Article19 is not trying to suggest that by marketing something as being free an attempt is being made to cover up the fact that they are in receipt of public funding. Right-wing news publications frothing at the mouth about public expenditure on anything notwithstanding, there is very little to fear from admitting that your dance company or arts building receives public money. What we're suggesting is that you should embrace the fact that you receive public money and go to great lengths to explain those costs to the very people who give you that money.
When you make it clear that the workshop your company is providing on a warm Sunday afternoon for any young kids who want to show up does have a cost attached to it and that money, more often than not, comes from a public source, straight away you are working from a position of strength. Not only are you pointing out to the public what their money is being used for but also providing context for what happens if that funding is taken away.
This is about doing a lot more than just putting a logo on your leaflets and websites. If you're hosting a class at your local National Dance Agency, then put a detailed cost breakdown on your website and promotional flyer.
Renting the studio for 2 hours; that's £400. Paying the experienced professional dancer for teaching the class; that's £25 with a zero in the travel expenses column. (That's some grade-A snark, right there! Ed!) If you have room for all your promotional text then you have some room for a short cost breakdown. Be creative.
If you're doing something bigger, like running a dance company and managing a nationwide tour then, once again, break all the costs down on your website or go all-in and use a page in your programme to illustrate income and expenditure. Show people that the money isn't being spent on "luvvies" playing at being an "artist". Illustrate the travel costs, the wage bill, administration, designing and transporting sets and VAT payments. If you pay money for it then be open, honest and direct about what you are using the money for. We know that registered charities are required by law to file publicly accessible accounts but those documents are often impenetrable and a year out of date and this is about much more than simply complying with the law.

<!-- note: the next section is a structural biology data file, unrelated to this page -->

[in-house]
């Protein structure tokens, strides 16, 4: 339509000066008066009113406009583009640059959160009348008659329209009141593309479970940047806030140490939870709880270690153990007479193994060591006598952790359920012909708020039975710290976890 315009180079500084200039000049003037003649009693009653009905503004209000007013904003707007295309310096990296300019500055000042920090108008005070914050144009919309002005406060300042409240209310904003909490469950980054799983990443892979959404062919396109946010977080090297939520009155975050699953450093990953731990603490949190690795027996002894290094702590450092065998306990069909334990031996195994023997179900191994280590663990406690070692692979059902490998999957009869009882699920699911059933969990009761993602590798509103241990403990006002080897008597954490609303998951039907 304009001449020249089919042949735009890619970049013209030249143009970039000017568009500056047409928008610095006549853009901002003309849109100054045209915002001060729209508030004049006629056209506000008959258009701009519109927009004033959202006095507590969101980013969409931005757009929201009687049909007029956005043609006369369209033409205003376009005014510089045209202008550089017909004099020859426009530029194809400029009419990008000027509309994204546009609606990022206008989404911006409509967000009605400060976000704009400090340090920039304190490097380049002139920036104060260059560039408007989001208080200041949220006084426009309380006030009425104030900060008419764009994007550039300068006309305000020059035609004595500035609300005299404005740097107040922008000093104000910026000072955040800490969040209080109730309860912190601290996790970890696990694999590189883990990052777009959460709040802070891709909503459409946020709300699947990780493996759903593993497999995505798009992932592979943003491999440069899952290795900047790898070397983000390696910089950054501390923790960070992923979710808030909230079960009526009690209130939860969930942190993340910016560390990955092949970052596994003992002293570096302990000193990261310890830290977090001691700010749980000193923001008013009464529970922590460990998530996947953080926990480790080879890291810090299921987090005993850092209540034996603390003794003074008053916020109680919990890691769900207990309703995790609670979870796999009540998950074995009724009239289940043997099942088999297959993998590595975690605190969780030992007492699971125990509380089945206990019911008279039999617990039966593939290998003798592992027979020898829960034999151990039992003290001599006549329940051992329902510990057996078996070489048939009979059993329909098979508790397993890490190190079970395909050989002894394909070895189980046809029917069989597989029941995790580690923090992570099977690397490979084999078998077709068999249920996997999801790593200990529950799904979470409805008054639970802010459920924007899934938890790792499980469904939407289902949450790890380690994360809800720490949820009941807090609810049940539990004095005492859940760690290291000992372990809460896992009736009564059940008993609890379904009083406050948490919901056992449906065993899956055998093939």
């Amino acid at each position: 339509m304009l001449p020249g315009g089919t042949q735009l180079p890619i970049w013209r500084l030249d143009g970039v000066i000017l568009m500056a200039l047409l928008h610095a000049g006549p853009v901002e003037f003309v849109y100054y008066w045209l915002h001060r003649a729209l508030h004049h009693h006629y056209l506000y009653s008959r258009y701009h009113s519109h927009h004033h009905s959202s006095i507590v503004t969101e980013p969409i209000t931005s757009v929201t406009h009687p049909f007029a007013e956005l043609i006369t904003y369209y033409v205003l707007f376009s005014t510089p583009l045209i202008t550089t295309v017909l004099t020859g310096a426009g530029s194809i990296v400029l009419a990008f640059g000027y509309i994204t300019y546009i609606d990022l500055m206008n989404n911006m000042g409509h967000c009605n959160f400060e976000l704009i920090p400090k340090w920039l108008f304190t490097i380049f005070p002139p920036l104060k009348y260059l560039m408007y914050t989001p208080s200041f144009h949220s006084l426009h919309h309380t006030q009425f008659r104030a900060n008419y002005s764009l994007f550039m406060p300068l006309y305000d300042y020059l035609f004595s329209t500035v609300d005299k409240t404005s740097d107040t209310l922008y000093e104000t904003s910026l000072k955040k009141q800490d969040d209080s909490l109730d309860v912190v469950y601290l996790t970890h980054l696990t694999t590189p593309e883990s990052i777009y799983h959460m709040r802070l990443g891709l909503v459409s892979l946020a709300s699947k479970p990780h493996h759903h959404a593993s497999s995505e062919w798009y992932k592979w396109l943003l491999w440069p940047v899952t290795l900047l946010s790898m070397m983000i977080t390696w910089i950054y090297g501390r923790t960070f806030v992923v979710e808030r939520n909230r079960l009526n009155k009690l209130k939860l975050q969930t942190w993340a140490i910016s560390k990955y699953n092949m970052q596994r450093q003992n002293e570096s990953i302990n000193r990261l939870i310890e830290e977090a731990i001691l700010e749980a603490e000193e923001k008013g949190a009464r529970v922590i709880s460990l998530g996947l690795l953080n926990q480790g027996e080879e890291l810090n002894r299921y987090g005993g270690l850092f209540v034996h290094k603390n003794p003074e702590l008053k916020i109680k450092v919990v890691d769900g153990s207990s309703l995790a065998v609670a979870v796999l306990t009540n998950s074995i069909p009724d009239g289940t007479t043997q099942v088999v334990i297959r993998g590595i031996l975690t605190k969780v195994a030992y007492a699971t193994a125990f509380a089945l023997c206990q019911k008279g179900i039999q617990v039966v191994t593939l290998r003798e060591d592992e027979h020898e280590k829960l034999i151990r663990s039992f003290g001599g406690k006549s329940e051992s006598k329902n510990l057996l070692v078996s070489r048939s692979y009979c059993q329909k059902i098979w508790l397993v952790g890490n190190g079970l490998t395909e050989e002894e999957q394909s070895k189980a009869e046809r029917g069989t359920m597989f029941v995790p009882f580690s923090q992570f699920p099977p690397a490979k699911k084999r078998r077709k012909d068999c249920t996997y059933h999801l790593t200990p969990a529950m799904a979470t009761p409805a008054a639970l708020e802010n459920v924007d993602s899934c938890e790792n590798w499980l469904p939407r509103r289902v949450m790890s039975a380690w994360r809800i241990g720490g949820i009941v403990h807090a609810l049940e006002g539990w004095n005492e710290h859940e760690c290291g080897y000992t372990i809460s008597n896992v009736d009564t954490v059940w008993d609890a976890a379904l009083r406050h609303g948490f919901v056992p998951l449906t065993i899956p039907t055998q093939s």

Embrace The Numbers
Educating people about the publicly subsidised arts world could play a significant role in the ongoing fight to secure funding for the arts from both central and local government. If people understand that it costs £4,000 to provide a summer school that their kids really love being a part of and the £20 price tag for participating doesn't even begin to cover the actual cost they might be more inclined to support your company if you have to explain the summer school is going away because of a 25% cut to your core funding.
We assume that people understand that, for the most part, arts funding is not being frittered away on massive salaries and sparkly costumes for the latest show at Covent Garden. We assume that people understand the difference between what goes on at Covent Garden and what goes on in a small, regional arts organisation that really does look out for everybody and tries to include everybody in what they do. You know what they say about people who assume things, right?
Explaining the numbers in a simple, creative way (don't just throw a spreadsheet out there) should play a part in your ongoing education programme and could be just as important as the classes, workshops and after show talks are to your personal or company development. In the arts world ideas and creativity matter but from a practical point of view, so does the money. Start talking about the money and how you use it.
Don't wait until it's too late.